Maximum principal stress theory is useful for brittle materials. Maximum principal stress theory or maximum principal stress criterion states that failure will occur when maximum principal stress developed in a body exceeds uniaxial ultimate tensile/compressive strength (or yield strength) of the material. Maximum principal stress theory/criterion is also known as normal stress theory, coulomb or rankine criterion.

Maximum principal stress of any stress system could be expressed as:

**σ**** **_{max }= (σ _{x }+ σ _{y })/2 + √{[( σ _{x }– σ _{y })/2]^{2 }+ T_{xy}^{2}}

Where:

σ _{max }= maximum principal stress

σ _{x }and σ _{y }= Normal stresses in X and Y direction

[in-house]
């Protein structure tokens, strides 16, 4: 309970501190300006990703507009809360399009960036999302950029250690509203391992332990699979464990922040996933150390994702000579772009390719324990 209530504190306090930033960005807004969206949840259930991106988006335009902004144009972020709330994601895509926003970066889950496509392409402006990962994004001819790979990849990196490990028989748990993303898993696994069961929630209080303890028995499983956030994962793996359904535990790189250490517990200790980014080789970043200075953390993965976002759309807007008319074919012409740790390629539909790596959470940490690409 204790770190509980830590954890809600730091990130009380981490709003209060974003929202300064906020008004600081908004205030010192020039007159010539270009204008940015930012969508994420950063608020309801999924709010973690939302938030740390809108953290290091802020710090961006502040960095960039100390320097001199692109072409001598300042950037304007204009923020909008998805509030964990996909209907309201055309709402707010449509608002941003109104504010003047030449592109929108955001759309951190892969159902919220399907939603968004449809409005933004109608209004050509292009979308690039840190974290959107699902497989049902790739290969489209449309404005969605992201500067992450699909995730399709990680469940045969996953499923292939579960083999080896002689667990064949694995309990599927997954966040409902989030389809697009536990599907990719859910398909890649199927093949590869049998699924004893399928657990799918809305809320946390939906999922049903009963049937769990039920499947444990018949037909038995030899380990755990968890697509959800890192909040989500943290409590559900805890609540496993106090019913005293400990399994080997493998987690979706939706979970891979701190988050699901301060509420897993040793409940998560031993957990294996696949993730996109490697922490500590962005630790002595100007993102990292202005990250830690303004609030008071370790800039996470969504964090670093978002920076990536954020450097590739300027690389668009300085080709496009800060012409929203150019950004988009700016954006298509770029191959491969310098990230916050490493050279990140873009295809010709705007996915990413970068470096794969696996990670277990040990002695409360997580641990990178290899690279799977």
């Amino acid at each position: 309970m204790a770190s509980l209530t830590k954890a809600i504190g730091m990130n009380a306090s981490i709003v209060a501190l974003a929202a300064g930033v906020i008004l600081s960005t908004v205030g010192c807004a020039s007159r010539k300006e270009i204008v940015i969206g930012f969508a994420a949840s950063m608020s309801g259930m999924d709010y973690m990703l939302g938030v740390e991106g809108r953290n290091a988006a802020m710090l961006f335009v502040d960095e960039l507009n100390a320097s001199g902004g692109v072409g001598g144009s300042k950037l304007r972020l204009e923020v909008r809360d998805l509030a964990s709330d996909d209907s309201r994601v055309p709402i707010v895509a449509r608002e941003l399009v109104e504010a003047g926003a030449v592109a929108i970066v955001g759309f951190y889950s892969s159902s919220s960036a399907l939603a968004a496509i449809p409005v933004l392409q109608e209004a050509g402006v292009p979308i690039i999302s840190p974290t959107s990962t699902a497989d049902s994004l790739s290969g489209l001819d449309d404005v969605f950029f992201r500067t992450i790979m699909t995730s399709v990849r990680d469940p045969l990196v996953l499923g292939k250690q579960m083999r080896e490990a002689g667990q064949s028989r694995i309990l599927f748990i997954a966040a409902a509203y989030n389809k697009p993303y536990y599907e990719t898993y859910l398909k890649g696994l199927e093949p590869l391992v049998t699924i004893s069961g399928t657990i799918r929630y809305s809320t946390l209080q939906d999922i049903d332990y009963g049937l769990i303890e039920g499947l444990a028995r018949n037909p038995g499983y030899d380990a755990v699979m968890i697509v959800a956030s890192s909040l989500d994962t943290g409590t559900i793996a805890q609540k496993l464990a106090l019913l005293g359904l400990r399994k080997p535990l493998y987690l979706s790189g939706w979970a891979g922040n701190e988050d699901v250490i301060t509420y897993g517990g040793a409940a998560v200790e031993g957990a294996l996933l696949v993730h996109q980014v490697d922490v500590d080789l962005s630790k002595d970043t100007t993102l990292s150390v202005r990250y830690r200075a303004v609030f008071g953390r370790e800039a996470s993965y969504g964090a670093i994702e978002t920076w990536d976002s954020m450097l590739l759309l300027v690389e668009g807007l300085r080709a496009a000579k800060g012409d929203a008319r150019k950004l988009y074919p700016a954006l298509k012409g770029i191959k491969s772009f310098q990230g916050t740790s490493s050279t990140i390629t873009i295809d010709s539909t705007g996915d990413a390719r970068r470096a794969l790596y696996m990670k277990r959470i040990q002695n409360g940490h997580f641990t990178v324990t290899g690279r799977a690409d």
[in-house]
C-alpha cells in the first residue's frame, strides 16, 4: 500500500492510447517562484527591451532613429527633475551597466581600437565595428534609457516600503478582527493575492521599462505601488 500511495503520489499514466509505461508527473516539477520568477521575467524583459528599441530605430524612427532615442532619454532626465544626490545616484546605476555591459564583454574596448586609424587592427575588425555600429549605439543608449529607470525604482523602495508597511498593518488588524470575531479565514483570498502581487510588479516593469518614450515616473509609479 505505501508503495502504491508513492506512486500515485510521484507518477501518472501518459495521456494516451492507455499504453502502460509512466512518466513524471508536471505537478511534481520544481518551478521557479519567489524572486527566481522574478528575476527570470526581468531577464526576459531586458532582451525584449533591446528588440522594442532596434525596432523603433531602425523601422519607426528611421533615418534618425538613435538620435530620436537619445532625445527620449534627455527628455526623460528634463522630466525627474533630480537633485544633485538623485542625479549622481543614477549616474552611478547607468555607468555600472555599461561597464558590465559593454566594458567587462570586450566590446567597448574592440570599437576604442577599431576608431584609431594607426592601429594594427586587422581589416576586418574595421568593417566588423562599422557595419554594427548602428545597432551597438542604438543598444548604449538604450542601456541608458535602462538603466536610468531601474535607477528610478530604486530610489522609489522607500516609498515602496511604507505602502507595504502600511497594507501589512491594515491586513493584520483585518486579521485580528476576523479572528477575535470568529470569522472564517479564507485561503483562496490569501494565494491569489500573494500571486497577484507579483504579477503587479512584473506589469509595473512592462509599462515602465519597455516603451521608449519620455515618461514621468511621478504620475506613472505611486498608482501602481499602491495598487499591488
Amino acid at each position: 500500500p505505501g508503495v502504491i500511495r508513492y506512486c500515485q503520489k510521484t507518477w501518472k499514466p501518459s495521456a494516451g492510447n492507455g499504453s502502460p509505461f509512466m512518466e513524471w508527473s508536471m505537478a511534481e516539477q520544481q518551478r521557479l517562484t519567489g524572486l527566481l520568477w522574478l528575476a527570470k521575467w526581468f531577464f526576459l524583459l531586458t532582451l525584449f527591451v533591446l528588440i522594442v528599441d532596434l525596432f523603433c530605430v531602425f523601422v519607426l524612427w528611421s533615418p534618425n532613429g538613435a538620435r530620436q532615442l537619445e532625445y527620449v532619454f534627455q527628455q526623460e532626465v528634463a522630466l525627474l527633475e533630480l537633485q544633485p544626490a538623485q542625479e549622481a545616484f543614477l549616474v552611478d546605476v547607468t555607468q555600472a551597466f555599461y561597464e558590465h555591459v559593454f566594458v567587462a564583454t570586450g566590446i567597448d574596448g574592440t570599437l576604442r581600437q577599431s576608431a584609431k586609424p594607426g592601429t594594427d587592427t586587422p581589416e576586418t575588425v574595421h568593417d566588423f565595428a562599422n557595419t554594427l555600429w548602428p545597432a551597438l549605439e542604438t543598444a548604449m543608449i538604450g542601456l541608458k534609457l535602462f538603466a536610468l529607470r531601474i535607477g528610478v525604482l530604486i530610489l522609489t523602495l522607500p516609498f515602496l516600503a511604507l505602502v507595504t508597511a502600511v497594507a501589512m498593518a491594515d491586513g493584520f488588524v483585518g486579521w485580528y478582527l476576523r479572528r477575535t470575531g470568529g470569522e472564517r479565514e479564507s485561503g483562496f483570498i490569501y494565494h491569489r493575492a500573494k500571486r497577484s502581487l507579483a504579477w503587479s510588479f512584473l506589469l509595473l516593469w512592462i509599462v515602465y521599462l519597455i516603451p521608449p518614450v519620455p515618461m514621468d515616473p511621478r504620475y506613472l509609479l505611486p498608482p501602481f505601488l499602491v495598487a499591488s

T_{xy }= Shear stress in XY plane

So as per maximum principal stress theory/criterion, the material will be safe if

**σ**** **_{max }< σ_{ut}

Where:

σ_{ut }= Ultimate tensile strength.

.

Shibashis is a mechanical design engineer by profession and writer/blogger by passion. He has worked in various design projects in automobile, power plant and heavy earth moving equipment domain since 2005.

In his spare time apart from maintaining this blog, he enjoy investing time building his first RC plane

Read More>>

*Related*

source?